The P30 Pro has lots of scene options as well as AI scene detection; this is not quite as clear on this phone, the camera options are very minimalistic in comparison. It does appear to do a very good job of adapting the camera to its scene.
With the P30 Pro, the super macro has been a favourite of mine, so I was curious to see if the OP7 Pro can achieve. While it doesn’t get quite as much detail up close, I have found the overall effect to be superb, the OP7 seems to do a better job with the bokeh effects for the objects not in focus, and the result can be some impressive looking shots.
The zoom features of phones have become a big selling point recently, with Huawei and OPPO both offering super high zoom. While they are great, the fixed optical zooms don’t always equate to a lot of practical applications. It is fun on holiday zooming into buildings and sites far away, but beyond that, I rarely use them.
The 3x optical zoom on the OP7 is a more conservative approach, and technically it isn’t even that, but more like 2.2x zoom compared to the regular sensor. You can then take this all the way up to 10x digital. With these options, you get something perfectly adequate for most scenarios, in fact, I was surprised at the clarity of the digitally zoomed shots. While the P30 Pro may go up to 50x, trying to get a decent shot much beyond 10x is bordering impossible.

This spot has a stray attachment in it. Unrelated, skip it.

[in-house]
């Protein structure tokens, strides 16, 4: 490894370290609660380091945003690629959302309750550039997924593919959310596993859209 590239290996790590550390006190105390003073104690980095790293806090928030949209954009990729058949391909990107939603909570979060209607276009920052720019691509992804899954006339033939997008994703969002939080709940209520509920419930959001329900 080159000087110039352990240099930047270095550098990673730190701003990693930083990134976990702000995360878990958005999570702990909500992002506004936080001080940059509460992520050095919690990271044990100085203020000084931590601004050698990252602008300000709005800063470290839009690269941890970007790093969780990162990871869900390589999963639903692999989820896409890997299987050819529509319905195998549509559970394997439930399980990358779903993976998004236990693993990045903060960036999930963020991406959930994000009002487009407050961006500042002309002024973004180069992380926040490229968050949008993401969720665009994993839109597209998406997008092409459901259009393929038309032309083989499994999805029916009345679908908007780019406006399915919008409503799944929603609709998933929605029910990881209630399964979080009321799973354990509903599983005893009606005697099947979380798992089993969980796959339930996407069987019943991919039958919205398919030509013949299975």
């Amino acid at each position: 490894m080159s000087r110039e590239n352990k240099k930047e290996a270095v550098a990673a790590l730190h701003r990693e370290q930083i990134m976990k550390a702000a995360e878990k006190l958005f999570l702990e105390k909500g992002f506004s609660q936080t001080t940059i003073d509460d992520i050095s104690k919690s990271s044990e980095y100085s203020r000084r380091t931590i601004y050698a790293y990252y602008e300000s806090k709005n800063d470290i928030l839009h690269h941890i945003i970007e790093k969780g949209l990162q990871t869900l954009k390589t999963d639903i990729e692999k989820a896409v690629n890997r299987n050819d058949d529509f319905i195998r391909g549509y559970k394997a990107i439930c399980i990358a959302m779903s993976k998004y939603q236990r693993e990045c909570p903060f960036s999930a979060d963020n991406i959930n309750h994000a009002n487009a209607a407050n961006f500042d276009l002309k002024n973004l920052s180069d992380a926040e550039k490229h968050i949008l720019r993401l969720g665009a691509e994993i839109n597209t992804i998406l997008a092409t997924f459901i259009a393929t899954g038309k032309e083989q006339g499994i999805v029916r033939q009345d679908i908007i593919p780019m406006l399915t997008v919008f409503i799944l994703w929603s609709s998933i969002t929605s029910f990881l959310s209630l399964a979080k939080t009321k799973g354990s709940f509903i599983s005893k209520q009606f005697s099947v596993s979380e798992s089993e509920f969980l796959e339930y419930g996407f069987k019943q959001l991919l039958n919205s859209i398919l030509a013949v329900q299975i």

The Nightscape 2.0 option is perhaps one area it doesn’t do quite as well. This is the area that Google, and more so Huawei have made considerable advances in, and no phone is the best at everything, this just happens to be where OnePlus falls a little short. In some scenarios, under controlled light, it produced some excellent shots, almost like the room wasn’t dark in the first place. The below shots were shot at 4 am in the morning with a single Philips Hue bulb turned on in the background set to 10% and 20%.
At the same time, I tried to take some outside shots, it was a windy day, and the long exposure produced mostly blurred images (the P30 Pro suffers the same issue).
Performance and Benchmarks
Powered by the flagship Qualcomm Snapdragon 855 chipset this has outstanding performance just as any other flagship device.
Benchmarks of individual devices feel a little moot at this point, all SD855 based phones will have the same real-world performance. Similarly, you won’t notice much difference between a Kirin 980 based phone. The chipsets inside phones are so powerful now that I doubt many people use half the performance they are capable of, even with gaming, developers cater to the lowest common denominator, so most games run well across multiple chipsets.